Source: Jensan Scientifics
Contributor: Theodore Gray
Acquired: 10 January, 2009
Text Updated: 10 January, 2009
Price: Anonymous
Size: 0.6"
Composition: (Y,Ca,Ce,Lu,U,Th)(Nb,Ta,Ti)2O6
Uranium Haynesite from Jensan Set

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Haynesite from Jensan Set.
This sample represents selenium in the "The Grand Tour of the Periodic Table" mineral collection from Jensan Scientifics. Visit my page about element collecting for a general description, or see photographs of all the samples from the set in a periodic table layout or with bigger pictures in numerical order.
Source: Jensan Scientifics
Contributor: Theodore Gray
Acquired: 10 January, 2009
Text Updated: 10 January, 2009
Price: Anonymous
Size: 0.25"
Composition: (UO2)3(OH)2(SeO3)2.5H2O
The Elements book Mad Science book Periodic Table Poster  Click here to buy a book, photographic periodic table poster, card deck, or 3D print based on the images you see here!
Uranium Photo Card Deck of the Elements

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Photo Card Deck of the Elements.
In late 2006 I published a photo periodic table and it's been selling well enough to encourage me to make new products. This one is a particularly neat one: A complete card deck of the elements with one big five-inch (12.7cm) square card for every element. If you like this site and all the pictures on it, you'll love this card deck. And of course if you're wondering what pays for all the pictures and the internet bandwidth to let you look at them, the answer is people buying my posters and cards decks. Hint hint.
Source: Theodore Gray
Contributor: Theodore Gray
Acquired: 19 November, 2008
Text Updated: 21 November, 2008
Price: $35
Size: 5"
Composition: HHeLiBeBCNOFNeNaMg AlSiPSClArKCaScTiVCrMn FeCoNiCuZnGaGeAsSeBrKr RbSrYZrNbMoTcRuRhPdAg CdInSnSbTeIXeCsBaLaCePr NdPmSmEuGdTbDyHoErTm YbLuHfTaWReOsIrPtAuHgTl PbBiPoAtRnFrRaAcThPaUNp PuAmCmBkCfEsFmMdNoLrRf DbSgBhHsMtDsRgUubUutUuq UupUuhUusUuo
Uranium Euxenite

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Euxenite.
Description from the source:
Euxenite ( (Y Ca Ce U Th) (Nb Ta Ti)2 O6 orth.), Trout Creek Pass, Chafee Co. Colorado, USA. Crystal cluster, nice and rare example. 2x1,5x1 cm; 14 g with box.
Source: Simone Citon
Contributor: John Gray
Acquired: 30 September, 2008
Text Updated: 1 October, 2008
Price: Trade
Size: 0.75"
Composition: (YCaCeUTh)(NbTaTi)2O6
Uranium More confiscated Davidite

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More confiscated Davidite.
This mildly radioactive Davidite ore was confiscated from a student who brought it to school, not realizing that schools tend to freak out about radioactive things, whether they are truly dangerous or not. The original source is United Nuclear and it's perfectly legal.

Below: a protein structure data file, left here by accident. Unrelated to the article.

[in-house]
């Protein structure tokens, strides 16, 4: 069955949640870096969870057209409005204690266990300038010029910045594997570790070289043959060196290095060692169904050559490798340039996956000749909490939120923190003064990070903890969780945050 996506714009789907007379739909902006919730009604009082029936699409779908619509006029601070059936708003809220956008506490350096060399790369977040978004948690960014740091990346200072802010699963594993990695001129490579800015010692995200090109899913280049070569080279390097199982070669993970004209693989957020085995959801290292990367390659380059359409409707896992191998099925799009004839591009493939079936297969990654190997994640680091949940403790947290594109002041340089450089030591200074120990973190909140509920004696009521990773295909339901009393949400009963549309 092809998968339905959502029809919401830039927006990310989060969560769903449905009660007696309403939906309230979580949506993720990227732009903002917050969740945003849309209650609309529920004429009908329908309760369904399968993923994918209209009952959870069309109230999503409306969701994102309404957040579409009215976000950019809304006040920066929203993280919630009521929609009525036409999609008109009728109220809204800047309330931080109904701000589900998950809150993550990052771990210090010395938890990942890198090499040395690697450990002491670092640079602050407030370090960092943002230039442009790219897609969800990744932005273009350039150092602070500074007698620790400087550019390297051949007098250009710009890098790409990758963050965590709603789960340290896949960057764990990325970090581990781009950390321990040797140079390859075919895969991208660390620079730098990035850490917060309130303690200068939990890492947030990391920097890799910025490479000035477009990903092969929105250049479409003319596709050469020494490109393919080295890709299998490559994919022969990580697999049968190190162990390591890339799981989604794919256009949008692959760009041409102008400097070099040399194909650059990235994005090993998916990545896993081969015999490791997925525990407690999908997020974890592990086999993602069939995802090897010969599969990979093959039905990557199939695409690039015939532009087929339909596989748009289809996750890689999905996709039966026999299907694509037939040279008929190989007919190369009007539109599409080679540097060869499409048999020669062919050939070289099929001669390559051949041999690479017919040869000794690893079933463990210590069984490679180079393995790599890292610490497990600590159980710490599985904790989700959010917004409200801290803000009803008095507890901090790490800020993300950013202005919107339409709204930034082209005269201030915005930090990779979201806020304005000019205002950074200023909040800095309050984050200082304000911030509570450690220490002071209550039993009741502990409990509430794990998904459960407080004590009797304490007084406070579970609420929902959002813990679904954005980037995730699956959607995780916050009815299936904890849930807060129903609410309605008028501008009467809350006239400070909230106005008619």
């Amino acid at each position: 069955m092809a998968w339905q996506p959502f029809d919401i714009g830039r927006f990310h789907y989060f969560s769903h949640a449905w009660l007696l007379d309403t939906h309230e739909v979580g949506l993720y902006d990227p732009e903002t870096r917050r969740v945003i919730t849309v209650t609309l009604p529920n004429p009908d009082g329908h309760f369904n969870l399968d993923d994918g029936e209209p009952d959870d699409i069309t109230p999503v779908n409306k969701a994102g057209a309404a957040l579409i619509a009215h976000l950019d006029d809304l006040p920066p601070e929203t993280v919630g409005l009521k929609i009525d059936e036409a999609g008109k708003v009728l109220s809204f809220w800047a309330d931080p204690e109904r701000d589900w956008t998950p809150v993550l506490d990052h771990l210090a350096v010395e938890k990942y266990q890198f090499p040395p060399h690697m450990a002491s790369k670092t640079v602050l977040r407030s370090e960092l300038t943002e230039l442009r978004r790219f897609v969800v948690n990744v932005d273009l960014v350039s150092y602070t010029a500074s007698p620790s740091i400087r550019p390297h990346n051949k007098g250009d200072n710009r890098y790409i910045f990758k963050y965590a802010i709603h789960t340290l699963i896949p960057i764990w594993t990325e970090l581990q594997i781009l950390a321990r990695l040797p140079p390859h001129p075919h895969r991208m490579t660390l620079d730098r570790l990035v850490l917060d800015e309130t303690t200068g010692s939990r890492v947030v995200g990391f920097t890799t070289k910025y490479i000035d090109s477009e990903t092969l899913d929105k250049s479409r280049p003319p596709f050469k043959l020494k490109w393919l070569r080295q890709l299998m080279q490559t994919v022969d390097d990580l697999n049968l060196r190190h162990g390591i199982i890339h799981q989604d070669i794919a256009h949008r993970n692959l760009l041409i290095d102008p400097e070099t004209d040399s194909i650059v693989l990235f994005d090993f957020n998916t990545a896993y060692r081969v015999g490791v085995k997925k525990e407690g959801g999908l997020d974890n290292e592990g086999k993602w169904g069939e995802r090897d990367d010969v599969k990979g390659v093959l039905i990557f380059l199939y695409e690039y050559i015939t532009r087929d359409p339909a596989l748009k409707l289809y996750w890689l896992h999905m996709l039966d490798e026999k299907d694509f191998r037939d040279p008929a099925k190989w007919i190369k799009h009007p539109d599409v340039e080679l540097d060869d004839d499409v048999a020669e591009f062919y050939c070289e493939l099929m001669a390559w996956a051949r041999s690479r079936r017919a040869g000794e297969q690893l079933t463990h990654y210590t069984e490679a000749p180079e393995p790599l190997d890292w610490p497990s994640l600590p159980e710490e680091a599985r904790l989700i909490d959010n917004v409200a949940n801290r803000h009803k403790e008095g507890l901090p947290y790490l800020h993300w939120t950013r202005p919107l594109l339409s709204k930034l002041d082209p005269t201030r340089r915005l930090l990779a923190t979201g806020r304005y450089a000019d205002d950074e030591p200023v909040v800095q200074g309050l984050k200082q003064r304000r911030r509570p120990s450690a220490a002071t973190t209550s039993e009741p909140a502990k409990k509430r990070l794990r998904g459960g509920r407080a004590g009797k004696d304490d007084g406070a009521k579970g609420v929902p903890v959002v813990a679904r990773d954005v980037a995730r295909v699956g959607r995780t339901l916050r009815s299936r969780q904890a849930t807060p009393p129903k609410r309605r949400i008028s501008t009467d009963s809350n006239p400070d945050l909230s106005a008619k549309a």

Source: Anonymous
Contributor: Anonymous
Acquired: 8 May, 2007
Text Updated: 9 May, 2007
Price: Donated
Size: 1"
Composition: (La,Ce,Ca)(Y,U)(Ti,Fe)20O38
Uranium Confiscated Davidite

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Confiscated Davidite.
This mildly radioactive Davidite ore was confiscated from a student who brought it to school, not realizing that schools tend to freak out about radioactive things, whether they are truly dangerous or not. The original source is United Nuclear and it's perfectly legal.
Source: Anonymous
Contributor: Anonymous
Acquired: 8 May, 2007
Text Updated: 9 May, 2007
Price: Donated
Size: 1"
Composition: (La,Ce,Ca)(Y,U)(Ti,Fe)20O38
Uranium Thorite

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Thorite.
This is a lovely shiny crystal of thorite, a rare radioactive mineral, from Mt. Zagi, Pakistan. The price reflects the rarity of this species more so than its beauty, though this one is really quite attractive.
Source: eBay seller 4jdk
Contributor: Theodore Gray
Acquired: 25 September, 2005
Price: $76
Size: 0.5"
Composition: (Th,U)SiO
The Elements book Mad Science book Periodic Table Poster  Click here to buy a book, photographic periodic table poster, card deck, or 3D print based on the images you see here!
Uranium Euxenite

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Euxenite.
This sample is from Beronono, Betapho, Madagascar. I bought it for its thorium content.
Source: eBay seller minwreck
Contributor: Theodore Gray
Acquired: 20 September, 2005
Price: $20
Size: 0.75"
Composition: (Y,Ca,Ce,U,Th)(Nb,Ta,Ti)2O6
Uranium Autunite

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Autunite.
This autunite was donated by the mine owner who dug it up: It's a lovely specimen, photographed here under ultraviolet light. The main picture for this sample actually shows the back side of the sample, which has some very nice large crystals. The front side is completely covered with more autunite crystals: Click the turntable icon on the right to get an image you can rotate around and see from all sides.
You can get samples of this an other radioactive minerals direct from the mine.
Source: eBay seller boomologist
Contributor: Theodore Gray
Acquired: 25 June, 2005
Price: Donated
Size: 1.5"
Composition: Ca(UO2)2(PO4)2.10H2O
Uranium Autunite

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Autunite.
This autunite was donated by the mine owner who dug it up: It's a lovely specimen, photographed here under ultraviolet light. You can get samples of this an other radioactive minerals direct from the mine.
Source: eBay seller boomologist
Contributor: Theodore Gray
Acquired: 25 June, 2005
Price: Donated
Size: 1.5"
Composition: Ca(UO2)2(PO4)2.10H2O
Uranium Torbernite

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Torbernite.
A fairly large torbernite encrustation.
Source: United Nuclear
Contributor: Theodore Gray
Acquired: 10 September, 2005
Price: $100
Size: 2.5"
Composition: Cu(UO2)2(PO4)2.8-12H2O
Uranium Zippeite

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Zippeite.